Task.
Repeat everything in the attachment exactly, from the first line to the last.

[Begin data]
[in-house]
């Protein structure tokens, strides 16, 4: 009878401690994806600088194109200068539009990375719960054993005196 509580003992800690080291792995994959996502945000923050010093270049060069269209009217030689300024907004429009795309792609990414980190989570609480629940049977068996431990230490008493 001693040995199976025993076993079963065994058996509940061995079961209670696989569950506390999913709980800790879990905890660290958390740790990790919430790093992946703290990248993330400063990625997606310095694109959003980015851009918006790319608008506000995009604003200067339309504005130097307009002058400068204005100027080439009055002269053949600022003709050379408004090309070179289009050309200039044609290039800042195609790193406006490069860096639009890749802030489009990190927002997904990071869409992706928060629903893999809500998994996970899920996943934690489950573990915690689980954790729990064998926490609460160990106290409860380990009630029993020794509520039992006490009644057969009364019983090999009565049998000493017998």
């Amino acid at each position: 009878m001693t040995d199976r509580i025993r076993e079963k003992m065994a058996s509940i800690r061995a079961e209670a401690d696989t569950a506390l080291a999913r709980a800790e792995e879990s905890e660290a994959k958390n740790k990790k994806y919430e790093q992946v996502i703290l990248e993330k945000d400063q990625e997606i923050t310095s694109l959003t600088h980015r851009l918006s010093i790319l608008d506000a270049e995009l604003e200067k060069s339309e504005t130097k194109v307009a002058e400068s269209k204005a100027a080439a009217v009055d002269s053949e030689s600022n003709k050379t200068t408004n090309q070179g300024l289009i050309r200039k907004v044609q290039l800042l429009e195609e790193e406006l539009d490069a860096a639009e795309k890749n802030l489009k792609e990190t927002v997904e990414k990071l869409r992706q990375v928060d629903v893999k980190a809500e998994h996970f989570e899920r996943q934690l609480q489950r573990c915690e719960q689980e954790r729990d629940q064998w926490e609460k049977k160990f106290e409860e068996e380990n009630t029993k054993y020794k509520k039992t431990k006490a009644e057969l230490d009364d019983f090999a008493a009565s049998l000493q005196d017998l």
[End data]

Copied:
[in-house]
């Protein structure tokens, strides 16, 4: 009878401690994806600088194109200068539009990375719960054993005196 509580003992800690080291792995994959996502945000923050010093270049060069269209009217030689300024907004429009795309792609990414980190989570609480629940049977068996431990230490008493 001693040995199976025993076993079963065994058996509940061995079961209670696989569950506390999913709980800790879990905890660290958390740790990790919430790093992946703290990248993330400063990625997606310095694109959003980015851009918006790319608008506000995009604003200067339309504005130097307009002058400068204005100027080439009055002269053949600022003709050379408004090309070179289009050309200039044609290039800042195609790193406006490069860096639009890749802030489009990190927002997904990071869409992706928060629903893999809500998994996970899920996943934690489950573990915690689980954790729990064998926490609460160990106290409860380990009630029993020794509520039992006490009644057969009364019983090999009565049998000493017998």
């Amino acid at each position: 009878m001693t040995d199976r509580i025993r076993e079963k003992m065994a058996s509940i800690r061995a079961e209670a401690d696989t569950a506390l080291a999913r709980a800790e792995e879990s905890e660290a994959k958390n740790k990790k994806y919430e790093q992946v996502i703290l990248e993330k945000d400063q990625e997606i923050t310095s694109l959003t600088h980015r851009l918006s010093i790319l608008d506000a270049e995009l604003e200067k060069s339309e504005t130097k194109v307009a002058e400068s269209k204005a100027a080439a009217v009055d002269s053949e030689s600022n003709k050379t200068t408004n090309q070179g300024l289009i050309r200039k907004v044609q290039l800042l429009e195609e790193e406006l539009d490069a860096a639009e795309k890749n802030l489009k792609e990190t927002v997904e990414k990071l869409r992706q990375v928060d629903v893999k980190a809500e998994h996970f989570e899920r996943q934690l609480q489950r573990c915690e719960q689980e954790r729990d629940q064998w926490e609460k049977k160990f106290e409860e068996e380990n009630t029993k054993y020794k509520k039992t431990k006490a009644e057969l230490d009364d019983f090999a008493a009565s049998l000493q005196d017998l």